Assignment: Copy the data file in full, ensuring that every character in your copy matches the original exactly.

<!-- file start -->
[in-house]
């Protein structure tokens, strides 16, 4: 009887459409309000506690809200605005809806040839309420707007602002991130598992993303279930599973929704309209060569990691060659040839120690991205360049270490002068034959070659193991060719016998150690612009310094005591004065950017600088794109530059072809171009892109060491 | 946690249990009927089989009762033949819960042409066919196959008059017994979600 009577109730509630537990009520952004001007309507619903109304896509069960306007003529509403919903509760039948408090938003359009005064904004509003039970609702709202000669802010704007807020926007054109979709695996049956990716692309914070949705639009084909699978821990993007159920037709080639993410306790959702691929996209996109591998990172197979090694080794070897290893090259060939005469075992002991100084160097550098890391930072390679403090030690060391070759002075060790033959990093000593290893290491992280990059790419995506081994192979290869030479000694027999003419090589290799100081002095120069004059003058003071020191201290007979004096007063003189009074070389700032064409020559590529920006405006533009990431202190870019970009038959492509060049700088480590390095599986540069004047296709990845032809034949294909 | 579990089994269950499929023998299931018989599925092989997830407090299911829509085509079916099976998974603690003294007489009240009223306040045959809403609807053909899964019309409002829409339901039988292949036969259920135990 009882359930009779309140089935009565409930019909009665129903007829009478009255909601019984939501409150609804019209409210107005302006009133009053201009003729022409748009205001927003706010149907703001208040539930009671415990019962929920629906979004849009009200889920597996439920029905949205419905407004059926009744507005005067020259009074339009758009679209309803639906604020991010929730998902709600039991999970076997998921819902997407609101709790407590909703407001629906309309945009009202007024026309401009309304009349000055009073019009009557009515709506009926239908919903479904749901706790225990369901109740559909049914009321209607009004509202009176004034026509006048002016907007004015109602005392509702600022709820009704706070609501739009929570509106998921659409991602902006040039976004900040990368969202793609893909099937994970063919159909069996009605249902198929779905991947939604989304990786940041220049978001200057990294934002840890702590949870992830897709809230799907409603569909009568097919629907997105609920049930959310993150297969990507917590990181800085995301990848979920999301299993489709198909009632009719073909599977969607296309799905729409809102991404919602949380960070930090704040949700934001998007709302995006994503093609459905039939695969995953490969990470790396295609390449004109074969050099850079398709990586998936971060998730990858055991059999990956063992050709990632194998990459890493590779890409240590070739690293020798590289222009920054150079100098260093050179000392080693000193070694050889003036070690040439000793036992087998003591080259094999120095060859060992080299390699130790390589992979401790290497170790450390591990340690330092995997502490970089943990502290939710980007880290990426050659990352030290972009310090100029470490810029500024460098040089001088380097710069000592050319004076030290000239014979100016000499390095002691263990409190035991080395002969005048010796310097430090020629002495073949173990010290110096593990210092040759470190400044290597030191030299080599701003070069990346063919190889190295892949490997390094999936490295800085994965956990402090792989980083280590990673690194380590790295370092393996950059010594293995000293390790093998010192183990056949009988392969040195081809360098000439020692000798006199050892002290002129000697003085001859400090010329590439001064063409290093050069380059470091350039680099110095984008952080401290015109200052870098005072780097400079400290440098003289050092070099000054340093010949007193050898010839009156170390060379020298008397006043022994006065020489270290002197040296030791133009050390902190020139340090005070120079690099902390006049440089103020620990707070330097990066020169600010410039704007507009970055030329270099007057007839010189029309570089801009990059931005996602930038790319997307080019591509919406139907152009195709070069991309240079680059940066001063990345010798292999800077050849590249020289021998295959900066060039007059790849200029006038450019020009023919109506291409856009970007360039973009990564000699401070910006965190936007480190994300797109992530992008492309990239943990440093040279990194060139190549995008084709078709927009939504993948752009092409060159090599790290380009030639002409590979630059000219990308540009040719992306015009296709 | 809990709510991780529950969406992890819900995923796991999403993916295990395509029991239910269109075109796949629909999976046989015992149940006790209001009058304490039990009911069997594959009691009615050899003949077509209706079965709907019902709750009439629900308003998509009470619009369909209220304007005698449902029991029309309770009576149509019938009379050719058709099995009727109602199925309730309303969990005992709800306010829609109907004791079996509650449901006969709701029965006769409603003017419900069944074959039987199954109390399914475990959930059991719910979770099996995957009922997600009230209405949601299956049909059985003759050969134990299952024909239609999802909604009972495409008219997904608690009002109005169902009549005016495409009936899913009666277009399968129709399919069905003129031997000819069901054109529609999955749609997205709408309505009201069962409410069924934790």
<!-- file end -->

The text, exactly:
[in-house]
């Protein structure tokens, strides 16, 4: 009887459409309000506690809200605005809806040839309420707007602002991130598992993303279930599973929704309209060569990691060659040839120690991205360049270490002068034959070659193991060719016998150690612009310094005591004065950017600088794109530059072809171009892109060491 | 946690249990009927089989009762033949819960042409066919196959008059017994979600 009577109730509630537990009520952004001007309507619903109304896509069960306007003529509403919903509760039948408090938003359009005064904004509003039970609702709202000669802010704007807020926007054109979709695996049956990716692309914070949705639009084909699978821990993007159920037709080639993410306790959702691929996209996109591998990172197979090694080794070897290893090259060939005469075992002991100084160097550098890391930072390679403090030690060391070759002075060790033959990093000593290893290491992280990059790419995506081994192979290869030479000694027999003419090589290799100081002095120069004059003058003071020191201290007979004096007063003189009074070389700032064409020559590529920006405006533009990431202190870019970009038959492509060049700088480590390095599986540069004047296709990845032809034949294909 | 579990089994269950499929023998299931018989599925092989997830407090299911829509085509079916099976998974603690003294007489009240009223306040045959809403609807053909899964019309409002829409339901039988292949036969259920135990 009882359930009779309140089935009565409930019909009665129903007829009478009255909601019984939501409150609804019209409210107005302006009133009053201009003729022409748009205001927003706010149907703001208040539930009671415990019962929920629906979004849009009200889920597996439920029905949205419905407004059926009744507005005067020259009074339009758009679209309803639906604020991010929730998902709600039991999970076997998921819902997407609101709790407590909703407001629906309309945009009202007024026309401009309304009349000055009073019009009557009515709506009926239908919903479904749901706790225990369901109740559909049914009321209607009004509202009176004034026509006048002016907007004015109602005392509702600022709820009704706070609501739009929570509106998921659409991602902006040039976004900040990368969202793609893909099937994970063919159909069996009605249902198929779905991947939604989304990786940041220049978001200057990294934002840890702590949870992830897709809230799907409603569909009568097919629907997105609920049930959310993150297969990507917590990181800085995301990848979920999301299993489709198909009632009719073909599977969607296309799905729409809102991404919602949380960070930090704040949700934001998007709302995006994503093609459905039939695969995953490969990470790396295609390449004109074969050099850079398709990586998936971060998730990858055991059999990956063992050709990632194998990459890493590779890409240590070739690293020798590289222009920054150079100098260093050179000392080693000193070694050889003036070690040439000793036992087998003591080259094999120095060859060992080299390699130790390589992979401790290497170790450390591990340690330092995997502490970089943990502290939710980007880290990426050659990352030290972009310090100029470490810029500024460098040089001088380097710069000592050319004076030290000239014979100016000499390095002691263990409190035991080395002969005048010796310097430090020629002495073949173990010290110096593990210092040759470190400044290597030191030299080599701003070069990346063919190889190295892949490997390094999936490295800085994965956990402090792989980083280590990673690194380590790295370092393996950059010594293995000293390790093998010192183990056949009988392969040195081809360098000439020692000798006199050892002290002129000697003085001859400090010329590439001064063409290093050069380059470091350039680099110095984008952080401290015109200052870098005072780097400079400290440098003289050092070099000054340093010949007193050898010839009156170390060379020298008397006043022994006065020489270290002197040296030791133009050390902190020139340090005070120079690099902390006049440089103020620990707070330097990066020169600010410039704007507009970055030329270099007057007839010189029309570089801009990059931005996602930038790319997307080019591509919406139907152009195709070069991309240079680059940066001063990345010798292999800077050849590249020289021998295959900066060039007059790849200029006038450019020009023919109506291409856009970007360039973009990564000699401070910006965190936007480190994300797109992530992008492309990239943990440093040279990194060139190549995008084709078709927009939504993948752009092409060159090599790290380009030639002409590979630059000219990308540009040719992306015009296709 | 809990709510991780529950969406992890819900995923796991999403993916295990395509029991239910269109075109796949629909999976046989015992149940006790209001009058304490039990009911069997594959009691009615050899003949077509209706079965709907019902709750009439629900308003998509009470619009369909209220304007005698449902029991029309309770009576149509019938009379050719058709099995009727109602199925309730309303969990005992709800306010829609109907004791079996509650449901006969709701029965006769409603003017419900069944074959039987199954109390399914475990959930059991719910979770099996995957009922997600009230209405949601299956049909059985003759050969134990299952024909239609999802909604009972495409008219997904608690009002109005169902009549005016495409009936899913009666277009399968129709399919069905003129031997000819069901054109529609999955749609997205709408309505009201069962409410069924934790």